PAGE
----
Gold bull-run: Still strong on fundamentals, decline is just temporary

Source :Sify
Last Updated: Thu, Aug 13th, 2020, 18:31:07hrs
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There's nothing wrong with gold as an investment, but market dynamics are not a one-way street, and while one may have an opinion, the market at large matters far more.

The fact remains that not only gold but any other asset for that matter can't keep moving higher in a straight line. There would be phases of correction and consolidation as well. Though the fundamentals are supportive of higher prices, the lightning pace at which gold prices were increasing was a concern.

It seemed like gold was overdue for a correction. The view is that while we are witnessing a correction and sideways consolidation in the short term, gold holds strong potential over the long term as fundamentals are stronger than ever.

Here's what the fundamentals suggest?

The main reason that we expect the gold price to go higher relates to the theories that dominate thinking within the halls of policy-making -- chiefly the theory that the economy can be made stronger via more monetary inflation, more credit expansion and more government spending.

The influencing factor in the gold market today is the massive and unserviceable mountains of sovereign debt throughout the western financial system coupled with a paper currency, which is the reserve currency of the world that can be issued and abused by a single government. These massive levels of debt, combined with sluggish economic growth, force central banks around the world to 'print' unprecedented numbers of dollars and other currency in order to pay the bills, try and stimulate the economy, engage in an ongoing war to devalue national currencies, and inflate away the debt burden with an intentional plan of currency devaluation.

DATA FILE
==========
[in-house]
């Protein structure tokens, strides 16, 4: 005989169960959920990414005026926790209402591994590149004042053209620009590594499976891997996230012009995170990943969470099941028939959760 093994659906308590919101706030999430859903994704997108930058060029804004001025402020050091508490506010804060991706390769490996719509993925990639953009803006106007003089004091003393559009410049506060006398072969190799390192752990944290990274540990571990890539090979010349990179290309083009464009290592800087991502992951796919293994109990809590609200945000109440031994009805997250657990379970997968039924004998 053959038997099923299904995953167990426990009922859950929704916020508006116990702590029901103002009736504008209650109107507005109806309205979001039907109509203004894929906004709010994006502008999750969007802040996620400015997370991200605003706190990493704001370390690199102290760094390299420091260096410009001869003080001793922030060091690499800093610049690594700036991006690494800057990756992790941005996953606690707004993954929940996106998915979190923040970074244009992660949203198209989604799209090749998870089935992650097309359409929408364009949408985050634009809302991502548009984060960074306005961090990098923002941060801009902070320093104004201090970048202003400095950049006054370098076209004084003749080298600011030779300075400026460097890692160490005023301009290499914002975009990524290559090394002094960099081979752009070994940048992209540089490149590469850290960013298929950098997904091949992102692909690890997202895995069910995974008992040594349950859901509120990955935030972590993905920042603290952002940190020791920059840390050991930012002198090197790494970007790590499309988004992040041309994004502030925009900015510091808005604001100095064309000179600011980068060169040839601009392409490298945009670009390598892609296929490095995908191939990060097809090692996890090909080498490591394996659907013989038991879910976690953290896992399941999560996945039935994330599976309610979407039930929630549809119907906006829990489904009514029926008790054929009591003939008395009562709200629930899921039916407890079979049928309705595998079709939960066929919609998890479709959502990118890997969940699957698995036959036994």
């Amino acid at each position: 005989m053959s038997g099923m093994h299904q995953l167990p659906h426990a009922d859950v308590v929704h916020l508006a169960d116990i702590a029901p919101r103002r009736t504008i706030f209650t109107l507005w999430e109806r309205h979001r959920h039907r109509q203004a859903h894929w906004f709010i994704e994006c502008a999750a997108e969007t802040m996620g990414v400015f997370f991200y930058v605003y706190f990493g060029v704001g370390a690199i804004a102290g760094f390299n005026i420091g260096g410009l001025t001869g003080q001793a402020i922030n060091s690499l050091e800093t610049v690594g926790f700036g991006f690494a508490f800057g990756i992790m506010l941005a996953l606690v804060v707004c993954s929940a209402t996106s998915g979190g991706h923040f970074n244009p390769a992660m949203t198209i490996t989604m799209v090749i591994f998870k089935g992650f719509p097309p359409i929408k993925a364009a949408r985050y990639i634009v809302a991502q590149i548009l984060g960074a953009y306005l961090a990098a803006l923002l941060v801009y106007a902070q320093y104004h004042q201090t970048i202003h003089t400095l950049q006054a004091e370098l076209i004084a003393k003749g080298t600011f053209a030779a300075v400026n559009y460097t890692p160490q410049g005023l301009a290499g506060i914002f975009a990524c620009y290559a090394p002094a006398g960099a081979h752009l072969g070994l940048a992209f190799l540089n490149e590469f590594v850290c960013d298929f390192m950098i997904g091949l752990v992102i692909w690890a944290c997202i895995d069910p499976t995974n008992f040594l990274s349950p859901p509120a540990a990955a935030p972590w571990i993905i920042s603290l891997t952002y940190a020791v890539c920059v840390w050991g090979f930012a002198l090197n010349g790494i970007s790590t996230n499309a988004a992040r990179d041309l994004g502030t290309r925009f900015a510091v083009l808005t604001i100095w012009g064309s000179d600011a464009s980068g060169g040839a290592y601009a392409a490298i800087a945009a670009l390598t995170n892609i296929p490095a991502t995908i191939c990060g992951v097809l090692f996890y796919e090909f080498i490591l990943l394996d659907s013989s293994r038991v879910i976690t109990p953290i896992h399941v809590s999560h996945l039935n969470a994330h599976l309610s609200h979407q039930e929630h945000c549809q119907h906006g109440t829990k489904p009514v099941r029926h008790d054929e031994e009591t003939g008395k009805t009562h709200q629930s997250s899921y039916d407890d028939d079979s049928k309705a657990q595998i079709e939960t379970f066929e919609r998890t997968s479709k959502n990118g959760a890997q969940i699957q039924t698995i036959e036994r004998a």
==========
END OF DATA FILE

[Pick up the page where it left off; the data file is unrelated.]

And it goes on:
Also Read: US debt soars to a record high!

The global economy is witnessing huge economic problems, and there's a camp of investors that are willing to buy until these problems are fixed. Gold is historically time-tested, less volatile form of money with store value over long time periods. The race to the bottom between the fiat currencies will continue as each sovereign nation believes that doling out cash will get them out of this economic mess. At the other extreme, there are many nations that believe that a weaker currency is paramount to economic prosperity.

The era of negative real rates still prevails. With the economic outlook still looking grim with further deterioration in economic indicators, it's not so soon that these negative real rates vanish. This will likely help gold move higher as people look at gold from expectation of wealth preservation. The theme of diversification of reserves and investment into gold seems to be unfolding steadily. It may likely continue in the future as well, thereby supporting gold prices. Such corrective phases tend to drive gold from weaker hands to stronger hands. Thus reinforcing the diversification theme.